Ennis Del Mar: Heath Ledger
Jack Twist: Jake Gyllenhaal
Alma Del Mar: Michelle Williams
Lureen Twist: Anne Hathaway
Cassie: Linda Cardellini
Joe Aguirre: Randy Quaid
Focus Features presents a film directed by Ang Lee. Written by Larry McMurtry and Diana Ossana. Based on the short story by E. Annie Proulx. Running time: 134 min. Rated R (for sexuality, language, nudity and some violence).
Director Ang Lee has long since been a master of subtlety. In Sense and Sensibility he presented the subtleties of British manners. In The Ice Storm he presented the subtle differences between the children of the 60’s and their own children who desperately needed them to be adults during a New England ice storm in the late 70’s. Ride with the Devil depicted the fine line between the civil rights that were being fought for in the Civil War and the rights that were infringed upon against Missouri landowners by the Union Army in the name of western progress. In Hulk… well, there really shouldn’t have been anything subtle about The Hulk, so Lee should have stayed away. Brokeback Mountain presents subtle moments of joy from a secret that has a profound effect on the lives of two men stuck in a world of intolerance and misunderstanding. Of course, if Brokeback focused primarily upon the joy shared between these two men, it would not have the effectiveness that it carries by showing the sacrifice involved in both exploring their joy and, more importantly, by denying it.
Heath Ledger (The Brothers Grimm) plays Ennis Del Mar, a cowboy eking out an existence by hopping from one ranching job to another. During a job watching over open range sheep he meets another cowboy of a more outgoing nature, Jack Twist, portrayed by Jake Gyllenhaal (The Day After Tomorrow). Despite Ennis’s introverted nature, “That’s the most I’ve said in about the past three years,” the two men form a bond that encompassed both the emotional and the physical.
With this initial relationship developing in the 60’s, and the rest of their story spanning over the next twenty years, the men realize that when this job has passed so will their liaison. While parting is difficult for them, their world outside the mountain herding is one of intolerance for such behavior between men, and when they part it is to move onto a more “normal” life. Ennis marries only months later to Alma (Michelle Williams, Imaginary Heroes), who desires to rise above the uprooted ranching life that Ennis insists upon. Jack, after a tougher struggle with his unaccepted physical yearnings, marries Lureen (Anne Hathaway, The Princess Diaries), the daughter of a successful Texas farm implement dealer.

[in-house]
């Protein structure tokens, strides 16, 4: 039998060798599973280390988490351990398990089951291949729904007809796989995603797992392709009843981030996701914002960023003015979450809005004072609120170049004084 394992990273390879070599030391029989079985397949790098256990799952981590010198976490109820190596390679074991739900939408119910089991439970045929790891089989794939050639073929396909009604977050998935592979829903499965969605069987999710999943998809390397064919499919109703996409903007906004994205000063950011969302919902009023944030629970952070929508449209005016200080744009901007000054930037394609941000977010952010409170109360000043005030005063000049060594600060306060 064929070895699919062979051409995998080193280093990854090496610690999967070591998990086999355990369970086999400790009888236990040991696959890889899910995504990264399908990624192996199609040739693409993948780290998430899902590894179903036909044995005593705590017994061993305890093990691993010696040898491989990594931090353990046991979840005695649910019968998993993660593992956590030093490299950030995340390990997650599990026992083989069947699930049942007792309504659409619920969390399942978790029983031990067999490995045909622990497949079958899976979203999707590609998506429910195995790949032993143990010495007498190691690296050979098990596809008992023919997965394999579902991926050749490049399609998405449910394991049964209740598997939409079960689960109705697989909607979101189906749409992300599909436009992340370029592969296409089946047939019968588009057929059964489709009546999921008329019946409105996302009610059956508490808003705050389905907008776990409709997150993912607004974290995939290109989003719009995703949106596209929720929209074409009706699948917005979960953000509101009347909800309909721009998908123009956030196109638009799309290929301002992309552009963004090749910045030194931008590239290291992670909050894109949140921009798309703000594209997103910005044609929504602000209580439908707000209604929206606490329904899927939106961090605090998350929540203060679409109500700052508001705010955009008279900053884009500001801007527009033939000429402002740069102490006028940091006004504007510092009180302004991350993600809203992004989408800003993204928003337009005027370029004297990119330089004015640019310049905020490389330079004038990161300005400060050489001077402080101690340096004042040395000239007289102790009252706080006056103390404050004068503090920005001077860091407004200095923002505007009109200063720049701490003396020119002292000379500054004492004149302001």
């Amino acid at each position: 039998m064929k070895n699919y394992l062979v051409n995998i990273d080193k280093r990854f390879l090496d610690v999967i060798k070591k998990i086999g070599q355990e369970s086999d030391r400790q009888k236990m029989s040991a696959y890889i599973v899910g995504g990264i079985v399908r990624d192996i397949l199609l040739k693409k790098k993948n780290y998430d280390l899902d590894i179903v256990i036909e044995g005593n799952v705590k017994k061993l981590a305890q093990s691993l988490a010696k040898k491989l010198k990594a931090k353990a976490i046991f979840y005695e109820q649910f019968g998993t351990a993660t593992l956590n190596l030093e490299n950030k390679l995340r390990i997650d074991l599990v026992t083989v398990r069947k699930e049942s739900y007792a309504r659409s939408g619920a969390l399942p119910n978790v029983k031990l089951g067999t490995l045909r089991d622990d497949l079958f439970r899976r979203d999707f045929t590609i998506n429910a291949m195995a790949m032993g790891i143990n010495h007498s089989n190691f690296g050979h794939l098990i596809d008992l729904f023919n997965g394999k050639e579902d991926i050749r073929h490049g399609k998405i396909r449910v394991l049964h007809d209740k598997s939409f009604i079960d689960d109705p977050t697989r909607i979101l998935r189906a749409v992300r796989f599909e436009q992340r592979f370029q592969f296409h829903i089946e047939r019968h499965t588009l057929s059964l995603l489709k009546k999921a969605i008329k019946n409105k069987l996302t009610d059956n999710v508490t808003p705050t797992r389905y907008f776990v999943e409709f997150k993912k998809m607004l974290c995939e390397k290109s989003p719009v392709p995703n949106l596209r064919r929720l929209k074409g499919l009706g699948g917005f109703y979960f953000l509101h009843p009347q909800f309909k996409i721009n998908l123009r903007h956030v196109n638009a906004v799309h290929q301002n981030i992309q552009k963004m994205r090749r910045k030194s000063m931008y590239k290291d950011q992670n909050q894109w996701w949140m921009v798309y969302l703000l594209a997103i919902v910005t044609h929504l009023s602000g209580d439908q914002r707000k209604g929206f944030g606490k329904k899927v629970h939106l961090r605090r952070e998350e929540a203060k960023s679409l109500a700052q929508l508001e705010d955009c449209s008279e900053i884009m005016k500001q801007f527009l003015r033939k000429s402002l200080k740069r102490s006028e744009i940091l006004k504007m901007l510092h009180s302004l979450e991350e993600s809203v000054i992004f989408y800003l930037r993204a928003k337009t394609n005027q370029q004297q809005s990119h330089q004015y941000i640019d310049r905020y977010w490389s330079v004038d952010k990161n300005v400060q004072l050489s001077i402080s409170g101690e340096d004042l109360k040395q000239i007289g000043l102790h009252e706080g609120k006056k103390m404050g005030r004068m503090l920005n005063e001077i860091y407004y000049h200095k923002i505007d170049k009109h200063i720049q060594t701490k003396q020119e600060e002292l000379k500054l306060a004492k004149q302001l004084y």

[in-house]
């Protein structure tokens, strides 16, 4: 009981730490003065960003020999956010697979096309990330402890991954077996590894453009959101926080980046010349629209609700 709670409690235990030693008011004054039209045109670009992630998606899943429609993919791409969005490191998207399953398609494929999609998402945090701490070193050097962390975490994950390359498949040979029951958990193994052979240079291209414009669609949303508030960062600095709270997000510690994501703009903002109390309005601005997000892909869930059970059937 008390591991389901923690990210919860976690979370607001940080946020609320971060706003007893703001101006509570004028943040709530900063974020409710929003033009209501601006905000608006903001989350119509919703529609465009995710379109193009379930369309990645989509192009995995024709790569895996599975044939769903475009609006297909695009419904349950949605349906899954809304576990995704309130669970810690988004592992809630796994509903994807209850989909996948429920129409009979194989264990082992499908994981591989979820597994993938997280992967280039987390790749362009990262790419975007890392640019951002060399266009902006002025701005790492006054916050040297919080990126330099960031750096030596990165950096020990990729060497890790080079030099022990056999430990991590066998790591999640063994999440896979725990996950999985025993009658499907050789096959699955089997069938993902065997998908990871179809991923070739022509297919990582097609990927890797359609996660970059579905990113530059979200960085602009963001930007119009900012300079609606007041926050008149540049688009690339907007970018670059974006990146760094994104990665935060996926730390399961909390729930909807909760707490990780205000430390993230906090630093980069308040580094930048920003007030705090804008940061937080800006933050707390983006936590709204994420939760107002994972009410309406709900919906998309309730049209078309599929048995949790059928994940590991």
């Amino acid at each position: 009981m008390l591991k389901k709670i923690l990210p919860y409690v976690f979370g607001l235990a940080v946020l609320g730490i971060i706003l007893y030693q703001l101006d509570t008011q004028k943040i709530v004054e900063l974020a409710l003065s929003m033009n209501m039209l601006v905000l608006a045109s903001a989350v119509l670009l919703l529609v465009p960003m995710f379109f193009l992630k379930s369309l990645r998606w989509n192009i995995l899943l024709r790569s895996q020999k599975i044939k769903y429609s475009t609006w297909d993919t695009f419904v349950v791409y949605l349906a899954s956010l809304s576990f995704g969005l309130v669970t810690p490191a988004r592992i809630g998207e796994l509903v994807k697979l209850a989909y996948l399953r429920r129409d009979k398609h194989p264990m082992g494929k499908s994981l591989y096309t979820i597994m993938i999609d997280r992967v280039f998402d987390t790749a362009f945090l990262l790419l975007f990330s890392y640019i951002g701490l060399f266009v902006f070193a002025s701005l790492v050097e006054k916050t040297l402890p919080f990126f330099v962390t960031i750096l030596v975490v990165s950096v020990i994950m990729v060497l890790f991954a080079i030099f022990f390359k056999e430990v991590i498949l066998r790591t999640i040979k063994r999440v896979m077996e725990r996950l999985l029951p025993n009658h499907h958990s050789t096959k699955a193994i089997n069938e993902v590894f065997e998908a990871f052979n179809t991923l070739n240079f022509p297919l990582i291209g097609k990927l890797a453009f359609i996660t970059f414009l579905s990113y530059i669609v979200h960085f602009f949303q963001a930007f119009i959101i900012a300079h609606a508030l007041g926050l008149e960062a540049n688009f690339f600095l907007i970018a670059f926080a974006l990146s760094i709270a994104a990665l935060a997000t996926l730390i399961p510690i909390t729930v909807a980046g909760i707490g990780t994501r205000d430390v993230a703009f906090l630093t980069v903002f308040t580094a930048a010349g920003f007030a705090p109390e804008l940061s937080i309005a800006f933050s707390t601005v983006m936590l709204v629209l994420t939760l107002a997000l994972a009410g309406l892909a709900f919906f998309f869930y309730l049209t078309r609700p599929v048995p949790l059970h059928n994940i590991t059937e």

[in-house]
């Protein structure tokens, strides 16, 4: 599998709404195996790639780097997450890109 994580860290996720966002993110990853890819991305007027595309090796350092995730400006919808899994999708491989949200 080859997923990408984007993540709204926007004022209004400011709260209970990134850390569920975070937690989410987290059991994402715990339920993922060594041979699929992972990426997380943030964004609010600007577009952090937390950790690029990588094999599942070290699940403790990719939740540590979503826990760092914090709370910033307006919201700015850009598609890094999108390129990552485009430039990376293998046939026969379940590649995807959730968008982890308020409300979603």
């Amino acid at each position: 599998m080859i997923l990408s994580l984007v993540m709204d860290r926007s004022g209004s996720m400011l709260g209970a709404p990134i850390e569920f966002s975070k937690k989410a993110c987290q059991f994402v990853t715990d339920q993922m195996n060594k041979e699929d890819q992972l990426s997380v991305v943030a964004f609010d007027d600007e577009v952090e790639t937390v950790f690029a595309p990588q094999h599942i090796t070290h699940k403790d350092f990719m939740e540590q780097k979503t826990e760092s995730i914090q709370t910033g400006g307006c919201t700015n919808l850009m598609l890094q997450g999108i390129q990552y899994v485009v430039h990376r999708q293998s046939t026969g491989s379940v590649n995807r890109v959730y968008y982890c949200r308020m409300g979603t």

After the initial romance between the men, screenwriters Larry McMurtry (Terms of Endearment) and Diana Ossana (Johnson County War TV mini-series), concentrate primarily upon the lives these men lead outside of their forbidden love for each other. Even after they decide to reunite on a regular basis to continue to express their love for each other, the filmmakers focus on the sacrifices they make to keep the true nature of their relationship a secret to their own families, families they were expected to have in the environment in which they lived.
Lee’s subtle touch is invaluable in the telling of these cowboys’ stories. He avoids most gay stereotypes and presents these two men as men. Both characters have chosen to pursue the testosterone driven lives they live. There is a telling scene of Ennis confronting two bikers who are speaking rudely, without regard for his family, who are within earshot during a Fourth of July fireworks display. The two men dwarf Ennis, but he flattens one and runs them off with frightening ferocity. Ennis strikes me as a man who might participate in a gay bashing if it weren’t for the homosexual feelings he harbors himself for Jack.
There is a tenderness to Ennis and Jack’s relationship, it seems Jack is just about the only person in the world Ennis is comfortable enough around to open up to, but the filmmakers treat them as men even when they are together. A boyish wrestling match turns into an all out brawl between the men, with one ending up with a bloody nose and the other with a black eye. When apart both men deal with the denial of their true natures in their own ways, Jack with eagerness to take any opportunity to be with Ennis and Ennis resisting with a brooding disposition.
Their relationship has a profound effect on their families, which subtly feel the tension of the men who must deny themselves what they really want. Although Alma secretly discovers the nature of Ennis’s relationship with Jack, it is his way of life as a rancher that drives a wedge between them as much as his lack of emotional investment in her. It is Jack’s free spirit that draws Lureen to him, and although she does sense something between them, Jack never loses that spirit and can even surprise her once their marriage descends into routine. Jack’s defiance against his father-in-law during a Thanksgiving dinner at their home still brings a smile to Lureen’s face.
Brokeback Mountain is not really a gay rights film. Although there are moments of passion that are bound to make a predominantly straight audience uncomfortable (but only for the same reasons a love scene between two heterosexuals should make an audience uncomfortable), Brokeback is as much about the lives these men live because of their choices (or lack thereof) as it is about their own relationship. It is a painful story, one approached and executed with tenderness rather than having tenderness placed upon it. These men have to live with their secret and Lee does a good job making the audience live with it as well. We share in these men’s sacrifice and love with their shared intimacy instead of observing it from an outsider’s point of view.